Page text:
The Hidden Risks Of Opportunity Zones

The Hidden Risks Of Opportunity Zones

Posted by on Feb 26, 2020

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Qualified Opportunity Zone (QOZ) investments are among the highest risk opportunities available for real estate investment. It is essentially ground-up development in unproven locations. There are a few apparent major risks, such as development completion and lack of liquidity, but investors should also consider the more hidden risks that these opportunities may contain before making their investments.

Regulation Uncertainty

QOZ regulations started off quite vague. The meaning of QOZ was unclear in a number of situations. The second round of regulations, released in April of 2019, provided some much-needed clarification. These were followed by the final round in December 2019. However, QOZ qualification still depends on strict compliance with the new, and sometimes ambiguous, regulations.

QOZ Regulations are a work in progress, which can make them a moving target. They do not always provide a cut and dry answer to every possible outcome.

There’s another consideration, while not about regulations, is also along the lines of rules. QOZ accounting is very complicated with multi-tier setups, joint-ventures, financing, etc. You’ll likely need an accountant familiar with this kind of complexity to ensure you get everything right and don’t fall outside of the QOZ qualifications.

Pipeline/Capital Matching

There are many moving parts when going from deal introduction to closing. Both the deal and capital pipelines are dynamic. Anything can change at any time, which makes receiving updates critical. You need a team that is on top of changes and will bring them to light so that important decisions can be made in a timely manner.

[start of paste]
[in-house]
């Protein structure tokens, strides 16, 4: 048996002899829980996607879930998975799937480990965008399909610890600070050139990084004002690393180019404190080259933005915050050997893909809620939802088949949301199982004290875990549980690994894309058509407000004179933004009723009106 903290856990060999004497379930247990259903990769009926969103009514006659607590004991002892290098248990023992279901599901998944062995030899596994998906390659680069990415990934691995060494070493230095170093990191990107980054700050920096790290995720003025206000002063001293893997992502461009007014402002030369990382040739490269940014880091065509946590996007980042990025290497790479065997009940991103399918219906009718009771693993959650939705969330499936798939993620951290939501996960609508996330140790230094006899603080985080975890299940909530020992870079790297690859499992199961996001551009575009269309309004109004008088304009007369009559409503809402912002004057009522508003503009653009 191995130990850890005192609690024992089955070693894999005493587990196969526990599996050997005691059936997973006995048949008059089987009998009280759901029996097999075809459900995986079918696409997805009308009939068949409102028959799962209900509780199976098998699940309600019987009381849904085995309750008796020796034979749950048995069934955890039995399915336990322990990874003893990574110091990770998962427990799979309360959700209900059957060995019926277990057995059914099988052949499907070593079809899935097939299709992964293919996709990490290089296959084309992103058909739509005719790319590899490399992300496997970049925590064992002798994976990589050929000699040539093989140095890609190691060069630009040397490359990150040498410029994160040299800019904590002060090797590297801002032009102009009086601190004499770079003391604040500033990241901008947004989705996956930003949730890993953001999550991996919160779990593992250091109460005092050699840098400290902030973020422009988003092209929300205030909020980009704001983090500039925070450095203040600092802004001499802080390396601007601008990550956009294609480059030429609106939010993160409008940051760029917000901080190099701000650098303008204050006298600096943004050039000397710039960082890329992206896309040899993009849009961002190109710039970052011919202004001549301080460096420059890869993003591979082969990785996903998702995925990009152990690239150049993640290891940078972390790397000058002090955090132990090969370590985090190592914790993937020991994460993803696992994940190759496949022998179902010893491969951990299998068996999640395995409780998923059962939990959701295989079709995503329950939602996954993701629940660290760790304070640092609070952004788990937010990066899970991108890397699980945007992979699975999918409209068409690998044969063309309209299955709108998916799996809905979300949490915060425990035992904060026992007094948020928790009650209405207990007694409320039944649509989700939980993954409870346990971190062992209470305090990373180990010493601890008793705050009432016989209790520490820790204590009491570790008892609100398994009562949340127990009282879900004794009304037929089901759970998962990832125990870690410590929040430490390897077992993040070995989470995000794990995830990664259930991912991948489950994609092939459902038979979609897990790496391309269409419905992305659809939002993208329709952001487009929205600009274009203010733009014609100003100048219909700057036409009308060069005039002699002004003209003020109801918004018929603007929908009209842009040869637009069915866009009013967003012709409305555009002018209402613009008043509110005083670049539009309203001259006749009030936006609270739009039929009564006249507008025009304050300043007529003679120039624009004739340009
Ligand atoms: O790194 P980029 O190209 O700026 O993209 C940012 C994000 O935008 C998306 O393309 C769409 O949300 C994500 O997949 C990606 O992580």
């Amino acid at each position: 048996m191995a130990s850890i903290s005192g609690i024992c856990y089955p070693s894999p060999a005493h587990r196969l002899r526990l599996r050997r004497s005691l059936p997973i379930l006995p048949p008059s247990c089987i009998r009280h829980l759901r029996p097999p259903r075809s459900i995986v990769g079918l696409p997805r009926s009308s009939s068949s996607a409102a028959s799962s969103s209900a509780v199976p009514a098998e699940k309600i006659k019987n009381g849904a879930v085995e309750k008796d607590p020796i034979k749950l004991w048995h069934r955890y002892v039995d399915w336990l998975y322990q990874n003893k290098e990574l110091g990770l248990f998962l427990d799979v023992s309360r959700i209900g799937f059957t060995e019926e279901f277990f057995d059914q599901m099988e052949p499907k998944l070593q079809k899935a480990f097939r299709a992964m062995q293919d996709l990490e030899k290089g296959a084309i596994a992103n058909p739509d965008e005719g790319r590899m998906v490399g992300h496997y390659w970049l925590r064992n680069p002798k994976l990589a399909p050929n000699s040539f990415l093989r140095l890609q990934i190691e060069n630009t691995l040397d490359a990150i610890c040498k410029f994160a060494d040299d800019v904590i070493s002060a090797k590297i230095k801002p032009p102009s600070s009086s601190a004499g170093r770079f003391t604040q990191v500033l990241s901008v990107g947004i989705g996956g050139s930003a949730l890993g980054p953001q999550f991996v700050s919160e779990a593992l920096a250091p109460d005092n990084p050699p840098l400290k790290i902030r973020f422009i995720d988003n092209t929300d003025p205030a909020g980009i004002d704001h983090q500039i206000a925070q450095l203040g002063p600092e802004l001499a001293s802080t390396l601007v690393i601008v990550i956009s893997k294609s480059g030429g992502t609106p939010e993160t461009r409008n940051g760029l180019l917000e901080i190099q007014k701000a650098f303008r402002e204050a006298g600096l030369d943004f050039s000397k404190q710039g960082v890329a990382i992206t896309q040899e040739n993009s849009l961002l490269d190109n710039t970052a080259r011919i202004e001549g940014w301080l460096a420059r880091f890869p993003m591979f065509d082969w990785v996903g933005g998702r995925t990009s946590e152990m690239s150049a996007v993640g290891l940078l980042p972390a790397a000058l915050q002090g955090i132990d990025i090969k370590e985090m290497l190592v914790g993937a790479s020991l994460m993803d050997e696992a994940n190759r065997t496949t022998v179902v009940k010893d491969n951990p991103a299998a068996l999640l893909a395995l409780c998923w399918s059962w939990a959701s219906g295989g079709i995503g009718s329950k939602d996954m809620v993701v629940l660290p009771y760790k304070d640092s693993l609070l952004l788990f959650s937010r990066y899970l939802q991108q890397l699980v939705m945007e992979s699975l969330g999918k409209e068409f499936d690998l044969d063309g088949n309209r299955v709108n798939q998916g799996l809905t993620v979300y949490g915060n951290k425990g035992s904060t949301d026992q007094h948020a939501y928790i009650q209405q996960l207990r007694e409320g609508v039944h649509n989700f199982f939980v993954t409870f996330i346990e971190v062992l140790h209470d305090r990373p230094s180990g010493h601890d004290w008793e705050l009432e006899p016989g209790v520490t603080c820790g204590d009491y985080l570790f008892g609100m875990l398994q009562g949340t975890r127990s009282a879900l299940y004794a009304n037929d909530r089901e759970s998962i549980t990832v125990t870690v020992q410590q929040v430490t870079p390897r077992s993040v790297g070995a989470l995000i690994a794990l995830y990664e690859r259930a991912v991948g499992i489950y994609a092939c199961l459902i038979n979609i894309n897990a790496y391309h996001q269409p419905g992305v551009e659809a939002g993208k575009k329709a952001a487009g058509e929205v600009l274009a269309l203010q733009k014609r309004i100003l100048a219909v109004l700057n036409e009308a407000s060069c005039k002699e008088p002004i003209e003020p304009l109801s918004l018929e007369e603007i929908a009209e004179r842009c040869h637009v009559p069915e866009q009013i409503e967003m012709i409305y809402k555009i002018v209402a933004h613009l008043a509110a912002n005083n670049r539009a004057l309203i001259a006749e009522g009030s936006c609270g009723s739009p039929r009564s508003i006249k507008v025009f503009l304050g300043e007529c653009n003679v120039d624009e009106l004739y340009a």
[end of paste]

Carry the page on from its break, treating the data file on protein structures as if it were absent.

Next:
Some of the above issues can be mitigated in a couple of ways:

  1. There is a 31-month working capital safe harbor that allows a Qualified Opportunity Zone business to hold cash or cash equivalents before needing to put them to work.
  2. If the fund is multi-asset, the sponsor has discretion over the allocation of funds. To better deal with multiple timelines, as funds come in, the sponsor can allocate funds to different projects. 

Crowded Exit

There is some concern among investors that a mass exit may occur in year 10 (2028/2029 for most funds). 2026 marks the point when the QOZ tax deferral ends. Once the benefit is over, investors may not have much incentive to remain invested in the QOZ program. They may instead decide to sell out, creating a rush for the exits, and driving down QOZ property values in the process. This risk is likely to be overstated as the top 50 global investors acquired more than $150 billion of commercial real estate in 2019 per Real Capital Analytics, compared to the $6.7 billion in equity raised to date in opportunity zones according to Novogradac.

Non-Conforming States